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Phantoms report cards: Doing defense (part one)

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Shifting gears. Talking defense.

Casey Liberatore / SB Nation

And we’re back! We’ve talked about goalies and we’re making our way outwards, so to speak. Today we’ll be starting our talks on the Phantoms’ defensemen. For the sake of ease, we’re going to be breaking them up into two groups, so the second will be coming at you next week. And how will we be breaking them up, you ask? What’s the master plan? It’s uh… well it’s funny you should mention that, it’s… okay yeah it’s just alphabetically. Moving on.

T.J. Brennan: 63 GP, 8 G, 35 A, 43 P

Grade: B

This feels like one of our harder grades to give, so we’re just going to knock it out right away. Brennan had a fine enough season in terms of offensive production, coming in third among his teammates in points, and just about matching his total from last season (when he scored 45 points in 63 games). So we don’t really have any complaints there--we expect Brennan to bring a bit of offensive jump, and he was able to do that. The only thing keeping him from moving into A territory is that fact that we had time this season where his defense wasn’t just lacking, its absence made him a flat out liability.

Is that a little unfair? We don’t expect him to bring much on the defensive side, so is it fair to dock him when he doesn’t shine defensively? Maybe not entirely. We’re grading on a bit of a curve, here, but that said, we also can’t be giving up on rush defense, either.

James de Haas: 48 GP, 1 G, 9 A, 10 P

Grade: D

This grade feels a little bit harsh to say out loud, if you will, especially considering that I don’t have any actively bad feelings about de Haas. He’s shown a few weaknesses--the ability to control zone exits and gap control on rushes come to mind first--but it also isn’t as though he’s presented as a liability. He spent most of the season on the bubble between the press box and the third pair, but even in those limited minutes, he didn’t give us a whole lot of spark. He isn’t a player that we look at and say he absolutely should not be playing, in fact a lot of the time he’s just fine, but he also just hasn’t really moved the needle.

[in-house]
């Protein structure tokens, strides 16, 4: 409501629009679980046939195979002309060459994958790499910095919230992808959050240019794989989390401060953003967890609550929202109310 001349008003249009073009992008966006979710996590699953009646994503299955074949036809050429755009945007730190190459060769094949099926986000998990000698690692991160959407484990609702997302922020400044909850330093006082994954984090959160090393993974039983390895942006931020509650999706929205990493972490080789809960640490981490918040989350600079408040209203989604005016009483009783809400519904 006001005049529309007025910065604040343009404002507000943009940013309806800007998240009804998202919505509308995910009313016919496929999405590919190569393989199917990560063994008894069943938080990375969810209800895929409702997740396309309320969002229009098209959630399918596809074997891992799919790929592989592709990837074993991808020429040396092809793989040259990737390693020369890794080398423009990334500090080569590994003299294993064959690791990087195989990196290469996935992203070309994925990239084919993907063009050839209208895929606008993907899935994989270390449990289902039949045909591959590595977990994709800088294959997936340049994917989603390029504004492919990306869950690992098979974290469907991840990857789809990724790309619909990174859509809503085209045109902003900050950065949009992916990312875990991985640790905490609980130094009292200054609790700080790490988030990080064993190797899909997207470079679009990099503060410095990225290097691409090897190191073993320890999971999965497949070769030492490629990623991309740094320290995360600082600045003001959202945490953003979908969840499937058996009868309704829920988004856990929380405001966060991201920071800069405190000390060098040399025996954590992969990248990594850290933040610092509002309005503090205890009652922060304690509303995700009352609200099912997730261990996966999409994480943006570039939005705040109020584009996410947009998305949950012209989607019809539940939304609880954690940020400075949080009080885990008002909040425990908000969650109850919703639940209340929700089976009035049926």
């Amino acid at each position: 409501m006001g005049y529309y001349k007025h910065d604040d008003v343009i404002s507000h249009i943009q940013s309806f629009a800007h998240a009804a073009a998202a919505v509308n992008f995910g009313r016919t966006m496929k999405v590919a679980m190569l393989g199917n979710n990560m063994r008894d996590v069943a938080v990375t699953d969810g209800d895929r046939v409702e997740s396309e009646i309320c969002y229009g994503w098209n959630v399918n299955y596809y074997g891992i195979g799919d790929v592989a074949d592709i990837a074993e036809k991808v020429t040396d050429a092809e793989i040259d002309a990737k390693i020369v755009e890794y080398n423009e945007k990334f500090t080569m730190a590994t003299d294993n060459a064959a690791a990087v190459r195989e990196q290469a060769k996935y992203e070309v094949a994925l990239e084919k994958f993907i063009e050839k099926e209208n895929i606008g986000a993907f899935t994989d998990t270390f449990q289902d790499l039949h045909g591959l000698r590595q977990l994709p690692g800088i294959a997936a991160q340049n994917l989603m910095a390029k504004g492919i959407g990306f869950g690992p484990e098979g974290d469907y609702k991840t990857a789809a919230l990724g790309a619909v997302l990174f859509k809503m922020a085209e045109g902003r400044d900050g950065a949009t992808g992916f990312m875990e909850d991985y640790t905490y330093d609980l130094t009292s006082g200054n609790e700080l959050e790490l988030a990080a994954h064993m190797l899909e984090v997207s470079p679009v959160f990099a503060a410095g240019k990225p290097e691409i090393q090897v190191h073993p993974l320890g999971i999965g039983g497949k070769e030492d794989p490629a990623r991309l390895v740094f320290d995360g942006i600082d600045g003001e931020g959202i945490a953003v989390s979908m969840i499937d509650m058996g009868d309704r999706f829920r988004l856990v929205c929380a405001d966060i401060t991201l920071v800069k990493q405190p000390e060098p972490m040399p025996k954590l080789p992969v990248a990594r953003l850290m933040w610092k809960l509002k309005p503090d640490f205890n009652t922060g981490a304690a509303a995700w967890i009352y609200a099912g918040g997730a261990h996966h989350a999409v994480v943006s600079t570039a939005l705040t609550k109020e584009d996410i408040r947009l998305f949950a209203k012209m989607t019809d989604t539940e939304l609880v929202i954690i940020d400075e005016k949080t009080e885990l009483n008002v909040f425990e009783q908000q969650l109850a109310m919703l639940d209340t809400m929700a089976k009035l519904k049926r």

Mark Friedman: 75 GP, 5 G, 21 A, 26 P

Grade: B+

All in all, we don’t really have a whole lot to complain about with Friedman’s sophomore season. He seemed to grow more confident this season, and took a step forward in terms of points scored (up from 16 points last season). He held up well playing what had to be a largely defensive role opposite T.J. Brennan, offering some balance to that pair. He’s a player we looked at throughout the season and praised for seeming to be on top of all of the little things, playing a quiet but sound game. And, of course, we love the fact that he draws a lot of penalties but doesn’t take many. That’s pretty great too.

The only thing keeping him—and just barely, we should add—from A territory is consistency. We’ve seen that he has some offensive upside, and that he can be an effective puck mover and help out the team’s transition play, but it just hasn’t been all the time that he’s brought it. We know he can do it, so we want to see a little more.

Philippe Myers: 53 GP, 9 G, 24 A, 33 P

Grade: A-

We’d like to echo our initial thoughts on Friedman here as well—we really don’t have any major complaints about Myers’ season either. This is the season we’ve been waiting for from him, in which he takes the step forward and looked like he’s really mastered the AHL. He also took a step forward on the offensive side, blowing well past last season’s 21 point total. He was one of their best, if not their best, puck moving defensemen (a fact that became even more apparent when they were missing him when he was called up to the Flyers). And hey, that’s another thing! He made a strong enough impression to get himself a longer look with the big club. He brought a well rounded game, and was pretty impressive on all fronts.

And, in the interest of transparency, and if we’re nitpicking, the piece keeping him from an A or even an A+ is consistency, as well. We can’t expect a player to be on every single night—we’re hopeful, but when it doesn’t happen, we understand—but while we can feel pretty confident saying Myers was pretty comfortable saying he was solid through just about the whole of the season, we didn’t see a level of dominance, that we know he’s capable of bringing, on a night to night basis. So there’s that.

All stats via theAHL.com